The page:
Shannon was employed at the Bell Laboratories when he developed his mathematical theory of communication (Shannon, 1948). As part of this theory, he proved that ‘good and efficient’ error correcting codes exist. Shannon’s proof of this was a non-constructive existence proof. However, he was able to provide one example. This example was due to the mathematician Hamming who was also employed at the Bell Labs. Hamming used the super computers at Bell Labs, but he did not have first priority of these computers, so many of his calculations were run over the weekend. At this point in time computers were only using error detecting codes, meaning that whenever a computer detected an error due to ‘noise’ it would drop the current calculation and move on to the next in line. After finding his calculations dropped two weekends in a row Hamming said to himself: “Damn it, if the machine can detect an error why can’t it locate the position of the error and correct it?” (Thompson, 1983, p. 17) Continuing this line of thought Hamming began developing his error correcting codes and, supposedly, by some time in 1947 he was able to provide Shannon with the example of one of his codes, the today so-called Hamming (7,4)-code (each codeword in the code consists of seven symbols, four of these being information symbols). When the Bell Labs learned about Hamming’s codes they wanted to patent them. This led to a long delay of Hamming’s publication of the codes. Hamming was not able to publish anything on the topic until 1950 (Hamming, 1950). At this time another mathematician, Golay, had already
Abstract: In this paper, the results of six years of researchin engineering education, in the application of the European Higher Education Area (EHEA) to improve the performance of the students in the subject Analysis of Circuits of Telecommunication Engineering, are analysed taking into consideration the fact that there would be hidden variables that both separate students into subgroups and show the connection among several basic subjects such as Analysis of Circuits (AC) and Mathematics (Math). The discovery of these variables would help us to explain the characteristics of the students through the teaching and learning methodology, and would show that there are some characteristics that instructors do not take into account but that are of paramount importance.
In establishing an effective cooperation between higher education institutions and enterprises, it is recommended that a win-win situation should arise from the experience. Students and teachers contribute to enterprises with their theoretical knowledge and availability to test new ideas. Enterprises have practical knowledge, which is often non-existent in the pure academic experience. In order for higher educational institutions to benefit from the collaboration, it should be long-term oriented, e.g. involving entrepreneurs and businesses leaders as mentors and advisers in building student business hatcheries and incubators, or in developing new entrepreneurship courses and study programs, including internship programs. For enterprises, there should be short-term benefits too, e.g. through involving student groups in innovation activities, particularly helping firms formulate and develop radical innovation ideas, and through linkage to research activities. Taking these basic rules into consideration, close collaboration can be established between SMEs and higher education institutions (European Commission, 2008). Another action recommended in advancing entrepreneurship in higher education is to increase the mobility of teachers and researchers between institutions and business. Unfortunately, this is not currently encouraged or facilitated by the Academia in the majority of countries. The one exception is France where there are specific programs that have been established for members of scientific staffs. Since 1999, a law has allowed researchers to quit universities and labs to create new ventures based on their work. A network of academic incubators has been set up to support them. They are allowed to go back to university, if desired. Between 2000 and 2005, 844 enterprises have been created in France through academic incubators by researchers who have participated in this program.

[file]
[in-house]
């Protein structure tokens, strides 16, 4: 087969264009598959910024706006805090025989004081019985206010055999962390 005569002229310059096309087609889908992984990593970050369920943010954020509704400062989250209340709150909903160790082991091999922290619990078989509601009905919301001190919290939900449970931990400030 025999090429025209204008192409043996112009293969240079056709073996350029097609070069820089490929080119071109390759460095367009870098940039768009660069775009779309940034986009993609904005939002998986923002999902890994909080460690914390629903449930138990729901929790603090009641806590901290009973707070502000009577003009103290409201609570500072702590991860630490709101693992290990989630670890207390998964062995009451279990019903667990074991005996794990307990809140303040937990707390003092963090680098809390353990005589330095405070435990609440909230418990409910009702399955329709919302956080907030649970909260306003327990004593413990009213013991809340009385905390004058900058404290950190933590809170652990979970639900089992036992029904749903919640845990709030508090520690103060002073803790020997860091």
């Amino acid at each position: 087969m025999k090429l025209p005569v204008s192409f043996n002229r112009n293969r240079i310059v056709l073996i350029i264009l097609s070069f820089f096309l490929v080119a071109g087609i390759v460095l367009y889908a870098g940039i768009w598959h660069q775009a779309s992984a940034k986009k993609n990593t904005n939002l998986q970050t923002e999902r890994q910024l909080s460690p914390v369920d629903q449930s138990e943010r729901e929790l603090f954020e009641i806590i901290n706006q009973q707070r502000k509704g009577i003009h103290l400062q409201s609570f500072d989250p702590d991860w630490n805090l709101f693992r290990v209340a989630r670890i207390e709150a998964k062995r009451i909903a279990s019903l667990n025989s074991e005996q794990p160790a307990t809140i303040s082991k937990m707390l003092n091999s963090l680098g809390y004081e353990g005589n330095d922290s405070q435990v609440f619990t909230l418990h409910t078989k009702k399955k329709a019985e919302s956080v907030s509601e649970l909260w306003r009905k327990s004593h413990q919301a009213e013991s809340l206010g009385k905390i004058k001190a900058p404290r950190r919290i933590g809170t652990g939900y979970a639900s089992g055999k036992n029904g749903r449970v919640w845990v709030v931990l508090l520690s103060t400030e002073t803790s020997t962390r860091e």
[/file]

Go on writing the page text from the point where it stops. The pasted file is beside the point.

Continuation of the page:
Student responses were coded following the coding scheme described in Chapter Three (Table 8) to produce a tally table of the codes in each response. The initial analysis of these codes consisted in the association study between the code type and the self-explaining task, SE- Task (Table 6). For our research purposes, the codes unclassifiable, U, and non-relevant, NR, did not contribute valuable insight to elucidate the explanatory behavior of the students. Therefore, we did not consider them in subsequent analyses. From the total count of codes it is interesting to notice that for this dataset, the deductive inference code presents the highest count (Table 10). This suggests that students were actively engaged in the generation of inferences. It is also noticeable that the elaboration, E, and paraphrasing, P, codes had high number of occurrences. These E and P codes are associated with lower explanatory sophistication as they describe responses that recount information. High counts in E and P codes thus suggested that students relied heavily on recounting information when prompted to write explanations.